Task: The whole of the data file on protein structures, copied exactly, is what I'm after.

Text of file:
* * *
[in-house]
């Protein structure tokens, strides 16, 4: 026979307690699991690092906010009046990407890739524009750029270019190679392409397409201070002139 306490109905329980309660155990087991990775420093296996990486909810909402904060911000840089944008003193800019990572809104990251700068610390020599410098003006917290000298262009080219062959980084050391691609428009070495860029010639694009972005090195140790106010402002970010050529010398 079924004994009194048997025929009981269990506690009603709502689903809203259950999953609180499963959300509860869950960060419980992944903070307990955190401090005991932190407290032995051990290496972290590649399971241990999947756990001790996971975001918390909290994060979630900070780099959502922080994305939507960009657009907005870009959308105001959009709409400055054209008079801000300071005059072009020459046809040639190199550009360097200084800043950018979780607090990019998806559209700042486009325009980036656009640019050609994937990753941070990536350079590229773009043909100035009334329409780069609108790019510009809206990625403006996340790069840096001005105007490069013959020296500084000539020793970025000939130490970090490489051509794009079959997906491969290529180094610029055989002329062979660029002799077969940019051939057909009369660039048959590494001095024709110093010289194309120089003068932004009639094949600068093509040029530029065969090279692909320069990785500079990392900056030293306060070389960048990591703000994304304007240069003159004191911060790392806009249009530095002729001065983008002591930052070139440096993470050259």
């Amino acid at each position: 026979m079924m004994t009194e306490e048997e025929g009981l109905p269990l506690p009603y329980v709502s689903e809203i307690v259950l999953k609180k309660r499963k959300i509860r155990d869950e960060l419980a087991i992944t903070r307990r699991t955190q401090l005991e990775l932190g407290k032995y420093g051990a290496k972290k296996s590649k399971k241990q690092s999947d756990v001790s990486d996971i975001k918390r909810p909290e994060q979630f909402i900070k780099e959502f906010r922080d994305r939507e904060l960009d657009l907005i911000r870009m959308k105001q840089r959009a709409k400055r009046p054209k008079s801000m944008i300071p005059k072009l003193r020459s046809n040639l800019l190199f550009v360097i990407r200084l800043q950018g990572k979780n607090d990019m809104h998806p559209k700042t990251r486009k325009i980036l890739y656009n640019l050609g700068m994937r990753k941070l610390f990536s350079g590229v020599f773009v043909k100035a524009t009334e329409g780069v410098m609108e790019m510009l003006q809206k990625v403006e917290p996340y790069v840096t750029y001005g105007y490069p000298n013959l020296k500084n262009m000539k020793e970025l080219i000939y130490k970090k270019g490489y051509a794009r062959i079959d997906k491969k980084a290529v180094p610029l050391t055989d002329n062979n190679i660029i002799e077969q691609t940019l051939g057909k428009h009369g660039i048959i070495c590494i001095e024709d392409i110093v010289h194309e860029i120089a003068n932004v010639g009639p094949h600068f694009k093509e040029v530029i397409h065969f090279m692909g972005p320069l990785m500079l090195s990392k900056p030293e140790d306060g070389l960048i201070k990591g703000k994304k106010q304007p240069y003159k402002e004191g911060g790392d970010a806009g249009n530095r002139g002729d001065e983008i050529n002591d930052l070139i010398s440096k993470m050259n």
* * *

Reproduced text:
[in-house]
């Protein structure tokens, strides 16, 4: 026979307690699991690092906010009046990407890739524009750029270019190679392409397409201070002139 306490109905329980309660155990087991990775420093296996990486909810909402904060911000840089944008003193800019990572809104990251700068610390020599410098003006917290000298262009080219062959980084050391691609428009070495860029010639694009972005090195140790106010402002970010050529010398 079924004994009194048997025929009981269990506690009603709502689903809203259950999953609180499963959300509860869950960060419980992944903070307990955190401090005991932190407290032995051990290496972290590649399971241990999947756990001790996971975001918390909290994060979630900070780099959502922080994305939507960009657009907005870009959308105001959009709409400055054209008079801000300071005059072009020459046809040639190199550009360097200084800043950018979780607090990019998806559209700042486009325009980036656009640019050609994937990753941070990536350079590229773009043909100035009334329409780069609108790019510009809206990625403006996340790069840096001005105007490069013959020296500084000539020793970025000939130490970090490489051509794009079959997906491969290529180094610029055989002329062979660029002799077969940019051939057909009369660039048959590494001095024709110093010289194309120089003068932004009639094949600068093509040029530029065969090279692909320069990785500079990392900056030293306060070389960048990591703000994304304007240069003159004191911060790392806009249009530095002729001065983008002591930052070139440096993470050259």
């Amino acid at each position: 026979m079924m004994t009194e306490e048997e025929g009981l109905p269990l506690p009603y329980v709502s689903e809203i307690v259950l999953k609180k309660r499963k959300i509860r155990d869950e960060l419980a087991i992944t903070r307990r699991t955190q401090l005991e990775l932190g407290k032995y420093g051990a290496k972290k296996s590649k399971k241990q690092s999947d756990v001790s990486d996971i975001k918390r909810p909290e994060q979630f909402i900070k780099e959502f906010r922080d994305r939507e904060l960009d657009l907005i911000r870009m959308k105001q840089r959009a709409k400055r009046p054209k008079s801000m944008i300071p005059k072009l003193r020459s046809n040639l800019l190199f550009v360097i990407r200084l800043q950018g990572k979780n607090d990019m809104h998806p559209k700042t990251r486009k325009i980036l890739y656009n640019l050609g700068m994937r990753k941070l610390f990536s350079g590229v020599f773009v043909k100035a524009t009334e329409g780069v410098m609108e790019m510009l003006q809206k990625v403006e917290p996340y790069v840096t750029y001005g105007y490069p000298n013959l020296k500084n262009m000539k020793e970025l080219i000939y130490k970090k270019g490489y051509a794009r062959i079959d997906k491969k980084a290529v180094p610029l050391t055989d002329n062979n190679i660029i002799e077969q691609t940019l051939g057909k428009h009369g660039i048959i070495c590494i001095e024709d392409i110093v010289h194309e860029i120089a003068n932004v010639g009639p094949h600068f694009k093509e040029v530029i397409h065969f090279m692909g972005p320069l990785m500079l090195s990392k900056p030293e140790d306060g070389l960048i201070k990591g703000k994304k106010q304007p240069y003159k402002e004191g911060g790392d970010a806009g249009n530095r002139g002729d001065e983008i050529n002591d930052l070139i010398s440096k993470m050259n």